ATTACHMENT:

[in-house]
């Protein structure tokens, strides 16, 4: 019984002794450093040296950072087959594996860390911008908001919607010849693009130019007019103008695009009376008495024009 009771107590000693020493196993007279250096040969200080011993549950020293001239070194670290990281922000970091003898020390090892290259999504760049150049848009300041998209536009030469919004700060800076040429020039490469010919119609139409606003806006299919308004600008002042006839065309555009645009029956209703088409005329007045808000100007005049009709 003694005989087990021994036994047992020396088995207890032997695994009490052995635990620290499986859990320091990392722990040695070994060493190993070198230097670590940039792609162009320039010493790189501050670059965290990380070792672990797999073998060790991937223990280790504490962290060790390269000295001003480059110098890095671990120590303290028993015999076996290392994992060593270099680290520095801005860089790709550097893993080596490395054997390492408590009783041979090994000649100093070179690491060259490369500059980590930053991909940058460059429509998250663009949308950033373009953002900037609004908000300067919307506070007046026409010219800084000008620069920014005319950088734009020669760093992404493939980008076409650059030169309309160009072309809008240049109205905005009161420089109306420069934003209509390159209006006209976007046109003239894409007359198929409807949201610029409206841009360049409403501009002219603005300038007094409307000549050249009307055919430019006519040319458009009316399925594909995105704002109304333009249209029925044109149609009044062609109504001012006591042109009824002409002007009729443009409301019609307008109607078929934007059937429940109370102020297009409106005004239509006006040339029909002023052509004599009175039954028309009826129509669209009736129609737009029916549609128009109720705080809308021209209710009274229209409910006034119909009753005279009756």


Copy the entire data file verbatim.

[in-house]
């Protein structure tokens, strides 16, 4: 019984002794450093040296950072087959594996860390911008908001919607010849693009130019007019103008695009009376008495024009 009771107590000693020493196993007279250096040969200080011993549950020293001239070194670290990281922000970091003898020390090892290259999504760049150049848009300041998209536009030469919004700060800076040429020039490469010919119609139409606003806006299919308004600008002042006839065309555009645009029956209703088409005329007045808000100007005049009709 003694005989087990021994036994047992020396088995207890032997695994009490052995635990620290499986859990320091990392722990040695070994060493190993070198230097670590940039792609162009320039010493790189501050670059965290990380070792672990797999073998060790991937223990280790504490962290060790390269000295001003480059110098890095671990120590303290028993015999076996290392994992060593270099680290520095801005860089790709550097893993080596490395054997390492408590009783041979090994000649100093070179690491060259490369500059980590930053991909940058460059429509998250663009949308950033373009953002900037609004908000300067919307506070007046026409010219800084000008620069920014005319950088734009020669760093992404493939980008076409650059030169309309160009072309809008240049109205905005009161420089109306420069934003209509390159209006006209976007046109003239894409007359198929409807949201610029409206841009360049409403501009002219603005300038007094409307000549050249009307055919430019006519040319458009009316399925594909995105704002109304333009249209029925044109149609009044062609109504001012006591042109009824002409002007009729443009409301019609307008109607078929934007059937429940109370102020297009409106005004239509006006040339029909002023052509004599009175039954028309009826129509669209009736129609737009029916549609128009109720705080809308021209209710009274229209409910006034119909009753005279009756």